Google collects a wide array of data such as device location, website visits, and keywords within emails to hone their advertising efforts to the specific user. Google calls it “tailored content”. While the debate about whether or not Google collects too much information will last forever, there are some interesting possibilities for the travel industry to leverage the data Google and other web services collect.
Google Now, the intelligent personal assistant embedded into the Google Search platform, already creates customized suggestions based on location, travel confirmations, and many other factors. Google Now is constantly adding features, but the travel industry has yet to really leverage this powerful platform. Only a few airlines support boarding passes in Google Now, even though the feature doesn’t require the user to have an airline specific app.
When a passenger books a flight, Google knows about it the second the booking confirmation hits their inbox. What if the rest of the industry could immediately use this information to influence further purchasing decisions, or even alter existing purchases?
Let’s say a passenger books a flight to London in economy class on British Airways, or simply searches for the phrase “flights to London”. Immediately, Google Now is capable of displaying relevant returns for competitors, and could serve up custom offers in an attempt to gain potential business. Combined with Google Offers and Google Wallet, competitor American Airlines could display a custom advert for its new business class service, offering a discount if the passenger rebooks. From there, a smartphone user could conduct the entire transaction from his or her phone.
Utilizing airline confirmations, hotel chains could also partner with Google to offer tailor-made suggestions within Google Now. Hotels could match the class of travel, whether economy, business, or first class, to provide realistic hotel options. A passenger who books a refundable economy class ticket probably won’t be staying at The Peninsula Hotel. A suggestion to stay at a more affordable hotel might go a long way, however, and this can be displayed directly to the passenger on their phone.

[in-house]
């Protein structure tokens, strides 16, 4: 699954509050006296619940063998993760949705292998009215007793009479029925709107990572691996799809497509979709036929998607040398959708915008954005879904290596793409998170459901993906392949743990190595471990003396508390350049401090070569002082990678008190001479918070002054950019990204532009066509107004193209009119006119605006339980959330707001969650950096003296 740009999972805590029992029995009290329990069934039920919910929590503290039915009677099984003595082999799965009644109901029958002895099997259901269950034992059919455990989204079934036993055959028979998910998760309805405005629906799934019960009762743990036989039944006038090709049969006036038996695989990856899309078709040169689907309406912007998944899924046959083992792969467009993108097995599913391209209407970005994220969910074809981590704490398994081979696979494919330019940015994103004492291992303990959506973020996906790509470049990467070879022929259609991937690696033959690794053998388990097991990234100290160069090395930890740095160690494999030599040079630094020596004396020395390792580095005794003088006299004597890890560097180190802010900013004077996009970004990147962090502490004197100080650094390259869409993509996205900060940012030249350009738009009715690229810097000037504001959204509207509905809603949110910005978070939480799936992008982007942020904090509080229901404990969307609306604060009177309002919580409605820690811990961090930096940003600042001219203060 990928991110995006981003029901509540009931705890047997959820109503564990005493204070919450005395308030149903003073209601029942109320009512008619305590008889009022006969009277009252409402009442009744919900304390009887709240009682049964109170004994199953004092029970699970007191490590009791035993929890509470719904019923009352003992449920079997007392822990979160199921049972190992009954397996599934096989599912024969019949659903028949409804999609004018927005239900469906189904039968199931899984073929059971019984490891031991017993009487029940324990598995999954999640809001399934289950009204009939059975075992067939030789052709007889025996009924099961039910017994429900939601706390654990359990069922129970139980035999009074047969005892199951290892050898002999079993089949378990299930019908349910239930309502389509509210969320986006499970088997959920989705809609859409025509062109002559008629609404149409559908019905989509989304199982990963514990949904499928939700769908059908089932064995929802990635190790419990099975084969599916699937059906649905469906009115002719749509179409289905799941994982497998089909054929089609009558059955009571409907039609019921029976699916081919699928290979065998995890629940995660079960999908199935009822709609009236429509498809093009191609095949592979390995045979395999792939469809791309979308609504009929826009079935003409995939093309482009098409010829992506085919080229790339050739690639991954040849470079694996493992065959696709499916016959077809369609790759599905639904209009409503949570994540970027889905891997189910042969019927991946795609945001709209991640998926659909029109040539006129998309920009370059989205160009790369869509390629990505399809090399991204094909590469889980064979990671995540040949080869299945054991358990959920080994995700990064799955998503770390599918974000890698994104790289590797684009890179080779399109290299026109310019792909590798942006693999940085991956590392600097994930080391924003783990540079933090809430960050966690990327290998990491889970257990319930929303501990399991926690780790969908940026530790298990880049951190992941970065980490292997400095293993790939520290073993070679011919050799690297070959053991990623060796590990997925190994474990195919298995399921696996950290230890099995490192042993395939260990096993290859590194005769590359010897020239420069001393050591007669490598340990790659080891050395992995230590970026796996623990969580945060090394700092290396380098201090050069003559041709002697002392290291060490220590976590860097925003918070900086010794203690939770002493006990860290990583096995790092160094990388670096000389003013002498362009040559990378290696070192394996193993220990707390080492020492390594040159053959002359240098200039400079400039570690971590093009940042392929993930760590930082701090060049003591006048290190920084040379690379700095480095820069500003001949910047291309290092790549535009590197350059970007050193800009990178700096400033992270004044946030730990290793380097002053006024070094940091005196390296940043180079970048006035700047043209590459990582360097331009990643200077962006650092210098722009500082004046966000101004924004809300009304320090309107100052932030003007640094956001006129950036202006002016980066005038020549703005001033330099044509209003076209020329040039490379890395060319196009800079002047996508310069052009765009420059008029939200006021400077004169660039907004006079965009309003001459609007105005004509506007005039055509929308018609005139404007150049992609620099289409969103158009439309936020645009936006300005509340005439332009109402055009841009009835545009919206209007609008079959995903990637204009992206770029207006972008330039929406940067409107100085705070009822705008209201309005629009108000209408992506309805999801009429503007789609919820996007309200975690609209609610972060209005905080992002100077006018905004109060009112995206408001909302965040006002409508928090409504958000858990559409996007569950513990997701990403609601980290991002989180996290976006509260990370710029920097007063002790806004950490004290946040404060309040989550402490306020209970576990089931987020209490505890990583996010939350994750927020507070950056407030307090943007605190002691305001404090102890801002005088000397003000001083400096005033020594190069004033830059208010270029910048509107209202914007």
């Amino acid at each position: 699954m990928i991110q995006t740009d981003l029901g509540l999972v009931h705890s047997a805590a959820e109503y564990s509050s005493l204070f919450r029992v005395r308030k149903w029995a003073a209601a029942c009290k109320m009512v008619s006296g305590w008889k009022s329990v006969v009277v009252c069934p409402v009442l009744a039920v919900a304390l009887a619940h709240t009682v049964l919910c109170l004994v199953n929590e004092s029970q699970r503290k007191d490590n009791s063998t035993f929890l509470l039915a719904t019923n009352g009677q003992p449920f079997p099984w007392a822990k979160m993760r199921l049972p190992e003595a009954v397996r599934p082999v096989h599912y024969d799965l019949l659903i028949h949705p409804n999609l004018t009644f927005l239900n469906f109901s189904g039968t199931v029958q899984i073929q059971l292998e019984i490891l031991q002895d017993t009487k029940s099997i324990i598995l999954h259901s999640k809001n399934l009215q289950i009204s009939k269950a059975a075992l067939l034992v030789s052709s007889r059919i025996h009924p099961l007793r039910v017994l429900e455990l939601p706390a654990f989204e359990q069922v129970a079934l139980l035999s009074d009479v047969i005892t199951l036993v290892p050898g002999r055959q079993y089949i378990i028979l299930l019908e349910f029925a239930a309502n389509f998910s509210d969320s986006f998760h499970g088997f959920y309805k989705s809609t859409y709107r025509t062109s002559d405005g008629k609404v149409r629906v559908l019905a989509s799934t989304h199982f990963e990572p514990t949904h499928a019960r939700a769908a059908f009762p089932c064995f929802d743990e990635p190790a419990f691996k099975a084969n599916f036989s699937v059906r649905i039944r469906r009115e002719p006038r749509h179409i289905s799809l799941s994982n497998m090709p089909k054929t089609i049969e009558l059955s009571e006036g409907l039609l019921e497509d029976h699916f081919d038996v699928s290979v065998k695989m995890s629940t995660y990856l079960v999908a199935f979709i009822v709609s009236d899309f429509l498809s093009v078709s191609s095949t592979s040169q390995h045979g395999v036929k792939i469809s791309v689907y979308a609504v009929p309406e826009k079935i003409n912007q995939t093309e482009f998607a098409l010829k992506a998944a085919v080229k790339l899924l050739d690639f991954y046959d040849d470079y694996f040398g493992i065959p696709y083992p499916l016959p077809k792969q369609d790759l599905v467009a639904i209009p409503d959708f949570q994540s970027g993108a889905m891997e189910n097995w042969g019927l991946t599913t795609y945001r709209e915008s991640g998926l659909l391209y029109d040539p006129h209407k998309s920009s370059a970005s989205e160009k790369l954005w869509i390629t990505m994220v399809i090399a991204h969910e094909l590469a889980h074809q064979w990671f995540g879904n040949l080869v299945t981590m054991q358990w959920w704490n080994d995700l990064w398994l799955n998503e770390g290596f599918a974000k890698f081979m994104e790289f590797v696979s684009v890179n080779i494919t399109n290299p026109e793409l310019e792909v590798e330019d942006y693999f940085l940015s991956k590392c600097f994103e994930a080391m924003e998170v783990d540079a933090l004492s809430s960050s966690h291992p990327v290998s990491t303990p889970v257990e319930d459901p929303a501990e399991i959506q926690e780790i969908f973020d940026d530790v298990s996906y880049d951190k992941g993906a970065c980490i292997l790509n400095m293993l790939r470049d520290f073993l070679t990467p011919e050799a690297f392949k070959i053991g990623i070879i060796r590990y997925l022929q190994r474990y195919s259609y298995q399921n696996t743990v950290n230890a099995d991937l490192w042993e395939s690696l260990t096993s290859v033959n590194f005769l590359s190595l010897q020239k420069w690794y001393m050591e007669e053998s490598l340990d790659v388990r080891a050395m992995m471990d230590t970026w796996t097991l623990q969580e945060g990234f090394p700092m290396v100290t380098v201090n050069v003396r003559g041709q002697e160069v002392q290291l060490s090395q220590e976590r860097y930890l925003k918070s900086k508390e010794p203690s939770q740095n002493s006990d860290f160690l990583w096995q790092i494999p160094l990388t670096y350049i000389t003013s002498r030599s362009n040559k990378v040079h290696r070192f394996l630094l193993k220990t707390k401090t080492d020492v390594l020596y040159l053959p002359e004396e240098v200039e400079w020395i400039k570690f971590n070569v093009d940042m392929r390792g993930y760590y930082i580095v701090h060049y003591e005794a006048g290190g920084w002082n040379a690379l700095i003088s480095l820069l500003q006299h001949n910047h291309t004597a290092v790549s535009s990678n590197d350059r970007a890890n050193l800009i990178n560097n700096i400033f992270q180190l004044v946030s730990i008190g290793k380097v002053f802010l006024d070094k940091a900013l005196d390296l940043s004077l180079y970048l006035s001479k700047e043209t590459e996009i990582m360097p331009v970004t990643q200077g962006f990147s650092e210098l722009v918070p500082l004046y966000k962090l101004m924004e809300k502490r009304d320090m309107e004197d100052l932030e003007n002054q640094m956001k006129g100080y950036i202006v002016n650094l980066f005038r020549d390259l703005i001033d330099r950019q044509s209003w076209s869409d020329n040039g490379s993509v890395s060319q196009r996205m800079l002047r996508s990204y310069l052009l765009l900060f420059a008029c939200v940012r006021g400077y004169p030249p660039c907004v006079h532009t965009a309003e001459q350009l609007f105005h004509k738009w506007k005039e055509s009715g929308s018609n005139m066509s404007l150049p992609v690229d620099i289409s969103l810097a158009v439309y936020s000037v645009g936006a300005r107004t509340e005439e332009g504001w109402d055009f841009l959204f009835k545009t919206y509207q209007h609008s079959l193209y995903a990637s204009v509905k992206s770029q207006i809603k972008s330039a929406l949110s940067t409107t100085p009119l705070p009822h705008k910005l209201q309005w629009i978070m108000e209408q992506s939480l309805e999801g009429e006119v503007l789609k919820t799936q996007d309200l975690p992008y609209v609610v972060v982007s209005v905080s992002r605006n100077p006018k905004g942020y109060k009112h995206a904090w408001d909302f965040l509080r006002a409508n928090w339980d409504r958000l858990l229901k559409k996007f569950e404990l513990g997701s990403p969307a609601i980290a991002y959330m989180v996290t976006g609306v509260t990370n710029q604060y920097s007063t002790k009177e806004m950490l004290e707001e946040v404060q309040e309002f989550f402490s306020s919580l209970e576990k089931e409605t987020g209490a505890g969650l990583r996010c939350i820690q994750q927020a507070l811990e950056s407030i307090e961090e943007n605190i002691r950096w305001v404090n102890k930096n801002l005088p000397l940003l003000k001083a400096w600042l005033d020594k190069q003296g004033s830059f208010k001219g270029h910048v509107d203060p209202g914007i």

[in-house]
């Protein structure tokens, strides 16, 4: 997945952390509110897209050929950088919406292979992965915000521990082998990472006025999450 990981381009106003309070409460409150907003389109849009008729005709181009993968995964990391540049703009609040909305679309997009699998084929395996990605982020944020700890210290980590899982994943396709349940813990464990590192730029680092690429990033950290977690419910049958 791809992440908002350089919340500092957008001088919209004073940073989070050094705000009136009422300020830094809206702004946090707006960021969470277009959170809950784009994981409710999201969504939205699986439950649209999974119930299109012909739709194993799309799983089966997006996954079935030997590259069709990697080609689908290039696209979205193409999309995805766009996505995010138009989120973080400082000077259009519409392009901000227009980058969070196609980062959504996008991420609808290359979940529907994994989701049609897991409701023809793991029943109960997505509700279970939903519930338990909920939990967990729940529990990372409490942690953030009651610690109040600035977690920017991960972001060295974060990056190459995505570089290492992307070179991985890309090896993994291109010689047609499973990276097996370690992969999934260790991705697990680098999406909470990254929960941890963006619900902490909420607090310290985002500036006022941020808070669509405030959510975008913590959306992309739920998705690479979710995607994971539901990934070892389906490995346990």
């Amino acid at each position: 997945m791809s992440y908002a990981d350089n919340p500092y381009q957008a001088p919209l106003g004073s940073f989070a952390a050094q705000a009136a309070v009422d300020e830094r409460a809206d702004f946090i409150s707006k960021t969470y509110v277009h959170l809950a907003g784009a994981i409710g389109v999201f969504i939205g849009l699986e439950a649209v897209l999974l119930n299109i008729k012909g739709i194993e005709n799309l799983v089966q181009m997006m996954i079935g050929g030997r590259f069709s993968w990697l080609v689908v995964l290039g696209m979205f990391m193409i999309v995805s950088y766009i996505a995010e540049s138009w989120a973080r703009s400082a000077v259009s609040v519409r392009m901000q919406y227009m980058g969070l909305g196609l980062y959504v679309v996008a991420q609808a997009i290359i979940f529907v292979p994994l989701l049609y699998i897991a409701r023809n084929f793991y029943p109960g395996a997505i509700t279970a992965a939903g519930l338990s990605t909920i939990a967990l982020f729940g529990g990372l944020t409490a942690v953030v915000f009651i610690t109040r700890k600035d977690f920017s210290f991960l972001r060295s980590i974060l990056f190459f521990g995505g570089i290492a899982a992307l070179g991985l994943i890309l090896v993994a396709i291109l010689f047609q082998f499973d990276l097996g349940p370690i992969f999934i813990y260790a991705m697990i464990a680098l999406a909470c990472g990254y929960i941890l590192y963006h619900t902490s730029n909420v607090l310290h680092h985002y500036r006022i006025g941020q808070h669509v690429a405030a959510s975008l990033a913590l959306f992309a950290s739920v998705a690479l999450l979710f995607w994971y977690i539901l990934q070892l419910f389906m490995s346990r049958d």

While airlines and partners like hotel chains already talk, “there really isn’t a great way to get what they know directly to the user”, says Phil Nickinson, editor-in-chief of AndroidCentral.com. “Google could act as a direct intermediary, but right now it’s more about picking up clues from your information, providing context and then feeding it back to you in a meaningful way.”
To help sway passenger decisions, Google has recently taken some extreme steps to document the passenger experience (#PaxEx on Twitter), but has yet to monetize it. Google Street View now goes well beyond the street – onto the airport ramp and actually inside aircraft. Earlier this year, Google took its Street View cameras inside an Emirates Airbus A380, the airline’s premiere product. Last month, Google even photographed entire airports, potentially capturing the entire passenger experience from start to finish. Right now, this data is available to anyone, but airlines and airports have yet to really embrace it as a selling point.
Aside from the flight, what else can the travel industry stand to gain from tighter integration with Google Now? Google probably knows you better than you know yourself just from your purchasing habits. Are you a fan of fine wine? Your precise location inside the airport – as tracked by Wi-Fi signals and GPS combined with detailed indoor mapping – means that Google Now could suggest that you visit the Vino Volo wine bar near gate 8. In the future, airlines can partner with Google to suggest passengers visit their lounge if the passenger’s own airline does not offer one.
Jason Rabinowitz is a freelance aviation journalist. He serves as a correspondent to Airchive.com and to AirlineReporter.com. A plane spotter extraordinaire, Jason is an active member of the #AvGeek Twittersphere, tweeting as @AirlineFlyer.
See more of Jason’s work at AviationPhotographic.com.